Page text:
• Retailers and manufacturers could greatly improve demand forecasting and stock replenishment
  • Financial institutions, armed with a detailed track record of a supplier's reliability, could extend much-needed credit to fuel the trading industry
  • Regulators could trace the origin of goods from raw materials, making it easier to identify counterfeit items, as well as sources of tainted materials


 

The Next Step

Unlike the Internet, which has a sophisticated governance ecosystem, Blockchain is still nascent and lacking in centralized oversight. Governance is the biggest hurdle to adoption, followed closely by widespread reticence to adoption due to a lack of understanding. In this way, Blockchain is much like many technology innovations of our age – one more Knowledge Age ‘shock’ that is evident yet not widely understood. On the surface, it appears to risk the indispensability of human knowledge workers. It engages network connections that are highly diplomatic, but conceptually foreign to most users.

 

Yet its uptake is inevitable, as is its impact. Organizations need to take the time to understand the potential risks and opportunities created by this technology and plan how you will adapt to create new value. Increasingly, this is the choice – we can adopt and adapt in order to improve our human capacity to function and progress, or we can fight technology to create the same level of value we're providing now.

 

It’s time to understand and explore Blockchain as a means to enhance our human and organizational capabilities.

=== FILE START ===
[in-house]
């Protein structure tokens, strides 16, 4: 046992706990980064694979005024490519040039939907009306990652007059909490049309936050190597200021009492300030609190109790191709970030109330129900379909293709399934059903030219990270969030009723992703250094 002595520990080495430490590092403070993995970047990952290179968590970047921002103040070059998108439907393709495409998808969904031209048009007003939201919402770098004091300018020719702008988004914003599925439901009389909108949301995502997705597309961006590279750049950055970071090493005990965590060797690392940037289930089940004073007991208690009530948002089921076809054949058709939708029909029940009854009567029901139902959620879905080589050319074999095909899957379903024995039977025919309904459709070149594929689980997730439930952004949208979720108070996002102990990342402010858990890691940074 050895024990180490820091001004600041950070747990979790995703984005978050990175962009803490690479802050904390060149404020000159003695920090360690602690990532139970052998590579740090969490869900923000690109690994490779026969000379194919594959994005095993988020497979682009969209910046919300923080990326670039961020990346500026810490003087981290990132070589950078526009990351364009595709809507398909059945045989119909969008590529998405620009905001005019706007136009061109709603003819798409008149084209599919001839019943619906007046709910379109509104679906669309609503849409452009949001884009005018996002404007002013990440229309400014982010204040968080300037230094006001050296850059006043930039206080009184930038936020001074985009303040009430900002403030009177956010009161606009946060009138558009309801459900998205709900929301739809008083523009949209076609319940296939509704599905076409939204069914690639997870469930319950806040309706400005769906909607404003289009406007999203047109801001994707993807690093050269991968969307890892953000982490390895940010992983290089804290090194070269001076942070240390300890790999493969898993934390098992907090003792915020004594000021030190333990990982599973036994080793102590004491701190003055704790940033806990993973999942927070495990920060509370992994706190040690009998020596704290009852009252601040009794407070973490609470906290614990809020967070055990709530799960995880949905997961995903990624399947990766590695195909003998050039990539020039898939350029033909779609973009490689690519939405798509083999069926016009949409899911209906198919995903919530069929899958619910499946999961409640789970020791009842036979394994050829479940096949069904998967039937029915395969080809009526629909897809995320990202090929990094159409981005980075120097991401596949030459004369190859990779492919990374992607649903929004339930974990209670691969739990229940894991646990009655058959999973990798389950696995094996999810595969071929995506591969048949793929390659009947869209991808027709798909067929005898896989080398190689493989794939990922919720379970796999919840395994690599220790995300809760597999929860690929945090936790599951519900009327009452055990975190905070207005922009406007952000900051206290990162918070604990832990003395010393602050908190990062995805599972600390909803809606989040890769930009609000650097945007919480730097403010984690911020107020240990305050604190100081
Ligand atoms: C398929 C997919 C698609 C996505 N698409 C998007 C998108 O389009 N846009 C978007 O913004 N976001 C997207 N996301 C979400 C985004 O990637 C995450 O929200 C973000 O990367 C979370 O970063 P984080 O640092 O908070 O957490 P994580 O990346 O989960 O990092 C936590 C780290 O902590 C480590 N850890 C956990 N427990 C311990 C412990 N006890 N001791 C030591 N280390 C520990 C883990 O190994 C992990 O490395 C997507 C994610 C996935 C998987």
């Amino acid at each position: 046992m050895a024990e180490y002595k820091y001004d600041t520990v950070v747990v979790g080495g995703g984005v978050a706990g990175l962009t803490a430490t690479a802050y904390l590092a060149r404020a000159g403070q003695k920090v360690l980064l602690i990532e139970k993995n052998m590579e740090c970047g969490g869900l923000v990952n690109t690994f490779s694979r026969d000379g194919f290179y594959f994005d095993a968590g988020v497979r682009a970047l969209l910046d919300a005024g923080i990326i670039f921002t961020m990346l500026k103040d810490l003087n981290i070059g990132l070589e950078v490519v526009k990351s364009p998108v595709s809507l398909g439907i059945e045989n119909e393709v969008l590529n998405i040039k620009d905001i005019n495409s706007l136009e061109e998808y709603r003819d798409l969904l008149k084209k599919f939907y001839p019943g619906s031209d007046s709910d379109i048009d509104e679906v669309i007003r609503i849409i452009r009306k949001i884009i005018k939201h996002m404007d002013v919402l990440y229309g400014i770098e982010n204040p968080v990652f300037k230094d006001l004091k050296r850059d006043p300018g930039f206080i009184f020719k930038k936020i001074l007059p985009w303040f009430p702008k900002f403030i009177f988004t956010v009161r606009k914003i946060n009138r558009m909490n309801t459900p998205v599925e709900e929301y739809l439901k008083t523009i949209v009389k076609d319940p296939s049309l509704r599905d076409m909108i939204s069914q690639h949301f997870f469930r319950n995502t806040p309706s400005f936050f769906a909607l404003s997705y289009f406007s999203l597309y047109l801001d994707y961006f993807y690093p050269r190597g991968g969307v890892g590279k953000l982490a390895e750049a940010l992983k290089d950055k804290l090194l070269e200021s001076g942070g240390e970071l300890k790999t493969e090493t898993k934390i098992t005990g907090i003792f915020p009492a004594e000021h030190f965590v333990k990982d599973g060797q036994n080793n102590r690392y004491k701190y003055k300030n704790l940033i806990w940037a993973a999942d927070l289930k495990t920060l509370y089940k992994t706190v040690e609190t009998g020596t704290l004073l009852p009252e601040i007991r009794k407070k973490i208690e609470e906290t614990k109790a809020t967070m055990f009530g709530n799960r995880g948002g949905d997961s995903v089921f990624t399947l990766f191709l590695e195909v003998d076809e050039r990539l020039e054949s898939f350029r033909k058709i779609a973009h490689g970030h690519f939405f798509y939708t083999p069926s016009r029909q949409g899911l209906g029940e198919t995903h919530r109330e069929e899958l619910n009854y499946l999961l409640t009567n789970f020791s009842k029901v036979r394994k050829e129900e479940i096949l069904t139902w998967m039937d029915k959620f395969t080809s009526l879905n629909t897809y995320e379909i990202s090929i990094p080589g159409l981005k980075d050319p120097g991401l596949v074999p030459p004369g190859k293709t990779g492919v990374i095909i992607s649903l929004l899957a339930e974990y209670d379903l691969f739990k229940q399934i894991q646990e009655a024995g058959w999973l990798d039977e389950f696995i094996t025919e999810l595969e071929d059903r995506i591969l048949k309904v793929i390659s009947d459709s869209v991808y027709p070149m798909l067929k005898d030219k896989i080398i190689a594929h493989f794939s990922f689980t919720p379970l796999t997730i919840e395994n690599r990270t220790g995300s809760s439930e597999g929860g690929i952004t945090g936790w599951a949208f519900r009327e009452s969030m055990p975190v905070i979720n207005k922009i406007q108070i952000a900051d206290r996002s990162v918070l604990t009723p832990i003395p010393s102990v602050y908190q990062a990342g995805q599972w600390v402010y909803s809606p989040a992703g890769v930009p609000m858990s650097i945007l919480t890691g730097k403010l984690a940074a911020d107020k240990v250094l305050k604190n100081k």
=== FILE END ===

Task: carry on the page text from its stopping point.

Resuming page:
Consulting Firm Blog

[1] The Opportunities, Implications and Challenges of Blockchain in Financial Services, Citi, June 2016

[2] The Impact of the Blockchain Goes Beyond Financial Services, HBR, May 2016

[3] Walmart and IBM Are Partnering to Put Chinese Pork on a Blockchain, Fortune Magazine, October 2016

[4] http://venturebeat.com/2016/10/22/blockchain-tech-could-fight-voter-fraud-and-these-countries-are-testing-it/

[5] Overstock's Blockchain Stock Will Begin Trading in December, Coin Desk, October 2016

Tyler Sweatt

Tyler Sweatt

Tyler helps build Future Proof® teams. He brings expertise in identifying meaningful data and human attributes that signal threats and opportunities, and in channeling innovation into performance and growth. Tyler has worked for Deloitte Consulting and served as an officer in the United States Army and Army Reserves. He holds a B.S. in Economics from the United States Military Academy at West Point.